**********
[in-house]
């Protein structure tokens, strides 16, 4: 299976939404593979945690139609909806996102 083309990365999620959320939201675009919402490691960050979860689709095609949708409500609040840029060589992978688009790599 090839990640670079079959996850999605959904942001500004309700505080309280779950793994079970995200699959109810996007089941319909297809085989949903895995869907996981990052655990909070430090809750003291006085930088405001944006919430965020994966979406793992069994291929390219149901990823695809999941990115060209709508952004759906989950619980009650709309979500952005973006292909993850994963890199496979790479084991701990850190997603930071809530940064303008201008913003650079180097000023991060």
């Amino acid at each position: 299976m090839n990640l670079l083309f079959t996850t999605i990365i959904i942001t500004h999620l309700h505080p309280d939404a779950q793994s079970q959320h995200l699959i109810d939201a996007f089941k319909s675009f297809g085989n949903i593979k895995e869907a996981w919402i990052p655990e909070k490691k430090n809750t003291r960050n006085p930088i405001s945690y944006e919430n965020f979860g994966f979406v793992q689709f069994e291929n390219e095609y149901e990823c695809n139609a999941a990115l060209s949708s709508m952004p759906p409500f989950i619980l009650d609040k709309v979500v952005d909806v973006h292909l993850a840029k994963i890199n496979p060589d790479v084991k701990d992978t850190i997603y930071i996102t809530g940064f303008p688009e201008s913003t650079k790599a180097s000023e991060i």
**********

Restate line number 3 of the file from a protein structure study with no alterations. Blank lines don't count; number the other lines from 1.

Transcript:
């Amino acid at each position: 299976m090839n990640l670079l083309f079959t996850t999605i990365i959904i942001t500004h999620l309700h505080p309280d939404a779950q793994s079970q959320h995200l699959i109810d939201a996007f089941k319909s675009f297809g085989n949903i593979k895995e869907a996981w919402i990052p655990e909070k490691k430090n809750t003291r960050n006085p930088i405001s945690y944006e919430n965020f979860g994966f979406v793992q689709f069994e291929n390219e095609y149901e990823c695809n139609a999941a990115l060209s949708s709508m952004p759906p409500f989950i619980l009650d609040k709309v979500v952005d909806v973006h292909l993850a840029k994963i890199n496979p060589d790479v084991k701990d992978t850190i997603y930071i996102t809530g940064f303008p688009e201008s913003t650079k790599a180097s000023e991060i």